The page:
Do it daily. Once you have your organizing goals written down, then it’s time to start taking action. After working with clients for many years, I can share one universal truth – you can’t get organized in one fell swoop. Think about it – it probably took quite some time for your office, your desk, or your closet to get in the current state it’s in – it likely didn’t happen overnight. You can’t expect to make a lasting change in a day or a weekend. Instead, look at your list of specific goals, and set aside time each day to make small (but measurable and noticeable) progress. Making little bits of headway regularly can help you build the habits that you’ll need to keep your organizing systems and spaces in shape over the long haul.

Get help. Successful goal achievers have a secret – they ask for help. Rather than struggling through on your own, get into the mindset of asking for help when you get stuck. Of course, some parts of getting organized will probably be easy for you to do on your own. Others, however, may stump you. When that happens, call on a friend or coworker for additional motivation, or enlist the help of a professional organizer or productivity consultant. Time and again I’ve seen people get stuck in the weeds when they’re trying to make progress. Simply by asking for help they could have saved themselves time and agony.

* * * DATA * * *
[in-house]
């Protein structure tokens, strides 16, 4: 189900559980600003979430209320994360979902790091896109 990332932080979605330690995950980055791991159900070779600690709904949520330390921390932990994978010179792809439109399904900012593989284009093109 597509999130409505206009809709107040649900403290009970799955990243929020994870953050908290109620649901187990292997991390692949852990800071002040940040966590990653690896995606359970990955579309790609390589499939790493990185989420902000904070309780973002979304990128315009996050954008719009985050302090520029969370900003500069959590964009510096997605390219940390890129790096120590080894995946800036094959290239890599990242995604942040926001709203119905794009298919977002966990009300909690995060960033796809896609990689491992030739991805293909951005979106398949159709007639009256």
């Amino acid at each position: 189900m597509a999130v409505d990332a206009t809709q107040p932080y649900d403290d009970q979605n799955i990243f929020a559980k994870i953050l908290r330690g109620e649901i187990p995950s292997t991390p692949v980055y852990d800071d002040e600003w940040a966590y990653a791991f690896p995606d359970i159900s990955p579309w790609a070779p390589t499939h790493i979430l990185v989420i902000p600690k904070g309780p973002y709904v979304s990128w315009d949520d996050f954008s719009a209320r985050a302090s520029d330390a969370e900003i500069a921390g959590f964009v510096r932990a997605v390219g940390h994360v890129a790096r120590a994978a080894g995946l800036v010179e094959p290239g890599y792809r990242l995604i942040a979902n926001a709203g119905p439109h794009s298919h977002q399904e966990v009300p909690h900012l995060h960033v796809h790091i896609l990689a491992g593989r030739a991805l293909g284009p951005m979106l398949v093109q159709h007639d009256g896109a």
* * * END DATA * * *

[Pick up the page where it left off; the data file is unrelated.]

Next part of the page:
What are your goals for 2014, and how do you plan on achieving them?

Josh

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Tired of Failed New Year’s Resolutions? Try It This Way Instead

By Patty Gardner

It’s that time of year when most people start thinking about goals and resolutions for the new year.  You know what I’m talking about  – those things we think we should do but we don’t really want to do.  Somehow, though, with the start of a new year, we have fresh motivation and think this time we’ll be able to do it.

New Years Resolutions 4

Unfortunately, most people don’t have much luck keeping those New Year’s resolutions, at least not more than a month or two.  And there are several good reasons for that:

1. A year is a LONG time to commit to something, especially something that’s most likely difficult.

2. Motivation is strong at the beginning of the year but gets less and less.

3. Often the resolution is something BIG – like lose 30 pounds or exercise an hour a day.  It can be overwhelming.